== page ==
Alleged Financial Benefits of Diversity Vanish Under Scrutiny, Study Shows

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The road to riches may not be paved with diversity, equity, and inclusion after all.

A pair of economists investigated a trio of studies that claimed there are bottom-line benefits to diversity in the executive ranks of companies. They found that the linkages did not exist.

The researchers — Jeremiah Green, an associate professor of accounting at Mays Business School at Texas A&M University, and John Hand of the University of North Carolina Kenan-Flagler Business School — found there were no statistically significant correlations between the racial and ethnic diversity of a company’s executive team and its financial success.

The paper, published in March in the Econ Journal Watch, examines a very influential set of studies by McKinsey & Co. that claimed to have detected a link between the diversity of executives and higher profits. Those studies encouraged many companies to pursue more aggressive diversity, equity, and inclusivity (DEI) programs.

Hand and Green wrote:

[W]hen we conduct a quasi-replication of McKinsey’s tests using data for US S&P 500 firms as of 12/31/19, we find a not statistically significant relations between McKinsey’s measures of executive racial/ethnic diversity and not only industry-adjusted EBIT margin, but also industry-adjusted sales growth, gross margin, return on assets, return on equity, and total shareholder return.

The new paper adds to the growing backlash against the corporate drive to adopt DEI policies that critics say has hurt businesses and resulted in racial discrimination against executives not seen as adding to the “diversity” of a company’s executive ranks.

Sarah Todd, writing about an earlier draft of the paper for Quartz, reported that there were methodological issues with McKinsey’s study:

Among the additional research that Green and Hand call for is a way to better examine whether there is any causal relationship between a firm’s diversity and its financial performance. McKinsey, by its own admission, is only looking at correlation. Green and Hand are working on a longitudinal study that will look at causation by gathering historical data on the racial and ethnic makeup of firms’ leadership teams in different years, then looking at the companies’ financial performance before, during, and after those years. [Emphasis added]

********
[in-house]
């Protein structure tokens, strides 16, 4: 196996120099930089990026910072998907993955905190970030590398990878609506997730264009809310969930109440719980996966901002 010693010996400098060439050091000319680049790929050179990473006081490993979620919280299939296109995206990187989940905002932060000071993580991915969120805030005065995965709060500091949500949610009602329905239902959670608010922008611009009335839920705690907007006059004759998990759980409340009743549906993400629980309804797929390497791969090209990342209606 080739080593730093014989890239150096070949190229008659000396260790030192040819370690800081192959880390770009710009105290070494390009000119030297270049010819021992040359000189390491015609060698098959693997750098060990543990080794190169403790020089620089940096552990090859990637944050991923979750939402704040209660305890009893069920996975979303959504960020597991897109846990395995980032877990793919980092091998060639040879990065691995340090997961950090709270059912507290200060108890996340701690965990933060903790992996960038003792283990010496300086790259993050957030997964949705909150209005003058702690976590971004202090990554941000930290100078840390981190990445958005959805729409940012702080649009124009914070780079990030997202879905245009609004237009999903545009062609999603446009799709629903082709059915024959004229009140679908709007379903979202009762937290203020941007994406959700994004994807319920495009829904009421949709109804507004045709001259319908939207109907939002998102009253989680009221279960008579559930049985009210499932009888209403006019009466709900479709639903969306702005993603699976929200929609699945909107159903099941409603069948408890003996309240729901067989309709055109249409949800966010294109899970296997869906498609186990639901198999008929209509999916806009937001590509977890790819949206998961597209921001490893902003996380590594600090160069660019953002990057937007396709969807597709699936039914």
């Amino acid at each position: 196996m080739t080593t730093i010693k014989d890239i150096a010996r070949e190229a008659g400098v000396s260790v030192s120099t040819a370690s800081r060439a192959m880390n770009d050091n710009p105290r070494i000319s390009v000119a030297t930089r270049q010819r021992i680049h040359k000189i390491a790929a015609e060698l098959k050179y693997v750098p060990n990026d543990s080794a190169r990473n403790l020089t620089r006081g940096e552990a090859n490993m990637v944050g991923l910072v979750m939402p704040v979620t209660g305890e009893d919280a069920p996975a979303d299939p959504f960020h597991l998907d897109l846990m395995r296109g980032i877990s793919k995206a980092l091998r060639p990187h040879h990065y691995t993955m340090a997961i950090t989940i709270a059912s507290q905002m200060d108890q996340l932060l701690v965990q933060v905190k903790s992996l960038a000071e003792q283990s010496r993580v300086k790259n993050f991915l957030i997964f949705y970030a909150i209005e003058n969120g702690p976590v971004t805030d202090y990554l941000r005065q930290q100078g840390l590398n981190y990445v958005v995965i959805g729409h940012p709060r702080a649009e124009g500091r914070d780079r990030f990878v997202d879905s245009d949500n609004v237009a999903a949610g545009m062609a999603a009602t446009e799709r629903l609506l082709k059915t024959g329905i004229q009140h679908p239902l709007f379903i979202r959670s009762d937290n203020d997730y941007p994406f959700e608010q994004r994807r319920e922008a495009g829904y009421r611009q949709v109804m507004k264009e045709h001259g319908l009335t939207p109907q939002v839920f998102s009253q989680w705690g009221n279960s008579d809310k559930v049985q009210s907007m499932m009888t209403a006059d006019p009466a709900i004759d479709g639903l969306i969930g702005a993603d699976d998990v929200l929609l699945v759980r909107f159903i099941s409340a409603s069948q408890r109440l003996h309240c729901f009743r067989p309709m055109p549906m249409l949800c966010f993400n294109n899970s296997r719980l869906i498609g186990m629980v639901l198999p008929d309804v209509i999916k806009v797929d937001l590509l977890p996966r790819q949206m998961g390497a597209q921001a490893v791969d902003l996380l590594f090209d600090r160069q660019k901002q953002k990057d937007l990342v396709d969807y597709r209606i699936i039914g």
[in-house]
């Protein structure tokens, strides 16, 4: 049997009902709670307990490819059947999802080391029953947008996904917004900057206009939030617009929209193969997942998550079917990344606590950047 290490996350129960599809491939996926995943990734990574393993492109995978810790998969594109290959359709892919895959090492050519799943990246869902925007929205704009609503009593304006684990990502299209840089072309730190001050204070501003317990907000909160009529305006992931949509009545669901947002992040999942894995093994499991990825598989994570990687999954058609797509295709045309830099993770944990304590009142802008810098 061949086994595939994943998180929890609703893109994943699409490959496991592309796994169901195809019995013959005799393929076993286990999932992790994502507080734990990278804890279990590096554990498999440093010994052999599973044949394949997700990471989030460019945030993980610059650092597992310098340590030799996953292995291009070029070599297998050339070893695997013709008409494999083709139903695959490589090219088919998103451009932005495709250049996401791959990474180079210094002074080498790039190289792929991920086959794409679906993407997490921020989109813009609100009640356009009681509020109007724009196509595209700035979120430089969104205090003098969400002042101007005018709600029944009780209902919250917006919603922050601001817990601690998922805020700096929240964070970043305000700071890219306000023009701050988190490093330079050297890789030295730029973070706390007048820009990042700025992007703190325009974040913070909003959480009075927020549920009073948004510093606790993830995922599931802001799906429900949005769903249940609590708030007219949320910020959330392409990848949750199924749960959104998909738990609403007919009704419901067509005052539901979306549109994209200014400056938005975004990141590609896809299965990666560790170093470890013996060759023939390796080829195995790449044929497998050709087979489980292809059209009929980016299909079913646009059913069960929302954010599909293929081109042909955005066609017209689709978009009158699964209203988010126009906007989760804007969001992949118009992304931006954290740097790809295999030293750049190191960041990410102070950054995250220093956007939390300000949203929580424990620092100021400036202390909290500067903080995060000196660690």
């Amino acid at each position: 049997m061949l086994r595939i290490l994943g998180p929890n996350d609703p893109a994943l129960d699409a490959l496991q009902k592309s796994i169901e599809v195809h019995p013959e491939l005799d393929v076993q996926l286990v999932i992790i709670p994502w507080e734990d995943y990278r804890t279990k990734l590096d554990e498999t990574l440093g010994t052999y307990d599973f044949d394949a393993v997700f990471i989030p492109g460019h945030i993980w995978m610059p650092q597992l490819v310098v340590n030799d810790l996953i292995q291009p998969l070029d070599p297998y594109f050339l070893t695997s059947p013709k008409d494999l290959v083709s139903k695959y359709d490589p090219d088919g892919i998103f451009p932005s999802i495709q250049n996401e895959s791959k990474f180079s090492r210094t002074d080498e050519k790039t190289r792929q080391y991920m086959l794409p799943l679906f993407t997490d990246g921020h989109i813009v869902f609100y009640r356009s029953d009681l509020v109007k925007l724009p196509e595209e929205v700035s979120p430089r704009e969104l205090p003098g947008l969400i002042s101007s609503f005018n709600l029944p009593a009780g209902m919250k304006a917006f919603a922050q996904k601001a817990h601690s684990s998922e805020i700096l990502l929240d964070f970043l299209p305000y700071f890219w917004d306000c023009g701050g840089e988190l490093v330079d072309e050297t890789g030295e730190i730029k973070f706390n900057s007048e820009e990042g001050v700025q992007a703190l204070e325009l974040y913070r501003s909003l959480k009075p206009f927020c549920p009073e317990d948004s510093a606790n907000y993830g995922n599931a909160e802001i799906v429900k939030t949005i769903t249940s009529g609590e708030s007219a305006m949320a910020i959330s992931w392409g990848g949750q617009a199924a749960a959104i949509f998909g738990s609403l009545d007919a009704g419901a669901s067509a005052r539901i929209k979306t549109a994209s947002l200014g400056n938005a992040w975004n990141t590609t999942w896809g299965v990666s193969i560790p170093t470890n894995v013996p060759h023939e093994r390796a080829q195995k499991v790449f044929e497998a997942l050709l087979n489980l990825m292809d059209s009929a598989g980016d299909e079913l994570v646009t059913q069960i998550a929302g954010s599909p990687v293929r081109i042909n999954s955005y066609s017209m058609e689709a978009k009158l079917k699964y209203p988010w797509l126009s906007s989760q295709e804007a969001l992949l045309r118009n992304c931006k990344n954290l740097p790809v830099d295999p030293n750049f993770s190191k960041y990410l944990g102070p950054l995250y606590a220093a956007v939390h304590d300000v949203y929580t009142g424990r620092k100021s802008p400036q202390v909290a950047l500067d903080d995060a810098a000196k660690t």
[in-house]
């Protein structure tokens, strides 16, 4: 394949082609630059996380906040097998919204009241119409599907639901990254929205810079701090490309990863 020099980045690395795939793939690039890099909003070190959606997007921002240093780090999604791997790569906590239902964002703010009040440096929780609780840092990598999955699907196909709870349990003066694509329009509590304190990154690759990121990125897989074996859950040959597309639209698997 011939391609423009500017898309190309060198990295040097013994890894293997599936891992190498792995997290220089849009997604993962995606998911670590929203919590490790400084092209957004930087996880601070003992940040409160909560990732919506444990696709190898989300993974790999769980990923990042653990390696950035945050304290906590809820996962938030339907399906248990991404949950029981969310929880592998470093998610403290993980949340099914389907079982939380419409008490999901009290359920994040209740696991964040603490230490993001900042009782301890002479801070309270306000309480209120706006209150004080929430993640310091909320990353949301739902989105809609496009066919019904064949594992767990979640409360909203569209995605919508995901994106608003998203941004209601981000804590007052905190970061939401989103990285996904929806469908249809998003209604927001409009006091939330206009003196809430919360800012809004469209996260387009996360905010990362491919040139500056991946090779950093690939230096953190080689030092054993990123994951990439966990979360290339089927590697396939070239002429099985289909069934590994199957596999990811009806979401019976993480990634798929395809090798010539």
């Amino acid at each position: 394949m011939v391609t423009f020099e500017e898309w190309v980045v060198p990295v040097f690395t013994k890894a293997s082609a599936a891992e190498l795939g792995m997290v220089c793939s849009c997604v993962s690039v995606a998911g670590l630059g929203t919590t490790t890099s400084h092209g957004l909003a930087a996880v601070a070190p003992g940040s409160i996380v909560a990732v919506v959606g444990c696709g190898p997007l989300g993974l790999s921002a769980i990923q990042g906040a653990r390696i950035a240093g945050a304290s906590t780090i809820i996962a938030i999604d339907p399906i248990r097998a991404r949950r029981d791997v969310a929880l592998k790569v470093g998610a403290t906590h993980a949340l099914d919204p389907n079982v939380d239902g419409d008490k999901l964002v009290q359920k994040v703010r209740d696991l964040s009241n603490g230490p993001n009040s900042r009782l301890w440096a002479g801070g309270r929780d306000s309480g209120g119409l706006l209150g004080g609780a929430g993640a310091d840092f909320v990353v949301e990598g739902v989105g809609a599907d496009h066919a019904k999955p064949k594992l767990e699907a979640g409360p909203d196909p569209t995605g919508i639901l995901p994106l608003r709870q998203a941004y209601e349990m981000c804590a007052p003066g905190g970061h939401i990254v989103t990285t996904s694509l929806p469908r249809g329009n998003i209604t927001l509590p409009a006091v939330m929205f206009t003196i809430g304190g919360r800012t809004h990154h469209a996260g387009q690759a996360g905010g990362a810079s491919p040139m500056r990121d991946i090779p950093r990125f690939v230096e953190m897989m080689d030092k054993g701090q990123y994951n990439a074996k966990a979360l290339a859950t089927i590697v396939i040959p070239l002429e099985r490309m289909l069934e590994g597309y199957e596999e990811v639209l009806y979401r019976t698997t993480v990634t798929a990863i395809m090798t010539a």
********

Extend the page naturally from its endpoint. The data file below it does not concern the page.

From an academic researcher’s perspective, he says, it’s unclear why McKinsey looks only at companies in the top and bottom quartile on diversity, as opposed to the top third or bottom third or not splitting them up at all. Also unclear is why the McKinsey studies focus on whether the most — and least — diverse companies beat the industry average of profitability. “The most standard way to do it is to say what’s the average profitability of diverse versus the average profitability of non-diverse” companies, he says. [Emphasis added]

Alex Edmans, a professor of finance at London Business School, said in a 2017 TEDx talk when reviewing a study, “It’s really easy to get away with sloppy research if it confirms what we’d like to be true because we’ll accept it uncritically,” he says.

Other academic experts, such as Katherine Klein, a Wharton management professor, wrote in a post investigating two meta-analyses on board diversity that the analyses “suggest that the relationship between board gender diversity and company performance is either non-existent (effectively zero) or very weakly positive.”

“Scholarly researchers have rarely found that increased diversity leads to improved financial outcomes,” Robin Elyn, a professor at business administration at Harvard Business School, and David Thomas, president of Morehouse College, a historically black college, wrote in an article for Harvard Business Review.

Now, it appears that many companies may have figured out that DEI does not necessarily drive better performance.

Mentions of DEI or diversity, equity, and inclusion appears to have dropped dramatically since its peak in 2021, according to Axios.

Johnny Taylor, the president of the Society for Human Resource Management, said in a January interview, “The backlash is real. And I mean, in ways that I’ve actually never seen it before. CEOs are literally putting the brakes on this DE&I work that was running strong,” since the death of George Floyd.

Sean Moran is a policy reporter for Breitbart News. Follow him on Twitter @SeanMoran3.


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